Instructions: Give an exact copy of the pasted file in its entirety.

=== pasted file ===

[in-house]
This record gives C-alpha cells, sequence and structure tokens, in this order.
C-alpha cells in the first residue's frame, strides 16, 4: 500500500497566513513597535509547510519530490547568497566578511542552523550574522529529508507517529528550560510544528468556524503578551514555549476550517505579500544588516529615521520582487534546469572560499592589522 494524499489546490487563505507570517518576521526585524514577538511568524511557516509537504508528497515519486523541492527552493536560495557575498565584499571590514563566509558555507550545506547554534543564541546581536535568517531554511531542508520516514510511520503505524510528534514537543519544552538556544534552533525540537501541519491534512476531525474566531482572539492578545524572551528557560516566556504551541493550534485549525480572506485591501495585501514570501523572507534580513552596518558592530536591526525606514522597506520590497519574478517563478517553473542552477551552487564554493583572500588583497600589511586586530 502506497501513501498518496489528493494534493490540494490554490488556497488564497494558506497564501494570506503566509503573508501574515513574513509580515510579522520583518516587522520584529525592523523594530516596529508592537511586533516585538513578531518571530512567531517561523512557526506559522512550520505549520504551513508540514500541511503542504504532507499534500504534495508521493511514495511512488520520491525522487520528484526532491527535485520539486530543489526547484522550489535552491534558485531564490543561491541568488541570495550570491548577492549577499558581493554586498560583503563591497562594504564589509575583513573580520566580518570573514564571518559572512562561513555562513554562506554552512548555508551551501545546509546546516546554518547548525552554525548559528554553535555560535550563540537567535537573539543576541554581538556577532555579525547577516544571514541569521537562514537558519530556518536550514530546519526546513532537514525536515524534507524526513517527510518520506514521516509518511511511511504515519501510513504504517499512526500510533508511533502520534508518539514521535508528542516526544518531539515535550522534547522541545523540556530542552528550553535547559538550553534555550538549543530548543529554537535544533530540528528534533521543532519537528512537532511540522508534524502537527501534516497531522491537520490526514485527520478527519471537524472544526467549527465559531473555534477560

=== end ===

[in-house]
This record gives C-alpha cells, sequence and structure tokens, in this order.
C-alpha cells in the first residue's frame, strides 16, 4: 500500500497566513513597535509547510519530490547568497566578511542552523550574522529529508507517529528550560510544528468556524503578551514555549476550517505579500544588516529615521520582487534546469572560499592589522 494524499489546490487563505507570517518576521526585524514577538511568524511557516509537504508528497515519486523541492527552493536560495557575498565584499571590514563566509558555507550545506547554534543564541546581536535568517531554511531542508520516514510511520503505524510528534514537543519544552538556544534552533525540537501541519491534512476531525474566531482572539492578545524572551528557560516566556504551541493550534485549525480572506485591501495585501514570501523572507534580513552596518558592530536591526525606514522597506520590497519574478517563478517553473542552477551552487564554493583572500588583497600589511586586530 502506497501513501498518496489528493494534493490540494490554490488556497488564497494558506497564501494570506503566509503573508501574515513574513509580515510579522520583518516587522520584529525592523523594530516596529508592537511586533516585538513578531518571530512567531517561523512557526506559522512550520505549520504551513508540514500541511503542504504532507499534500504534495508521493511514495511512488520520491525522487520528484526532491527535485520539486530543489526547484522550489535552491534558485531564490543561491541568488541570495550570491548577492549577499558581493554586498560583503563591497562594504564589509575583513573580520566580518570573514564571518559572512562561513555562513554562506554552512548555508551551501545546509546546516546554518547548525552554525548559528554553535555560535550563540537567535537573539543576541554581538556577532555579525547577516544571514541569521537562514537558519530556518536550514530546519526546513532537514525536515524534507524526513517527510518520506514521516509518511511511511504515519501510513504504517499512526500510533508511533502520534508518539514521535508528542516526544518531539515535550522534547522541545523540556530542552528550553535547559538550553534555550538549543530548543529554537535544533530540528528534533521543532519537528512537532511540522508534524502537527501534516497531522491537520490526514485527520478527519471537524472544526467549527465559531473555534477560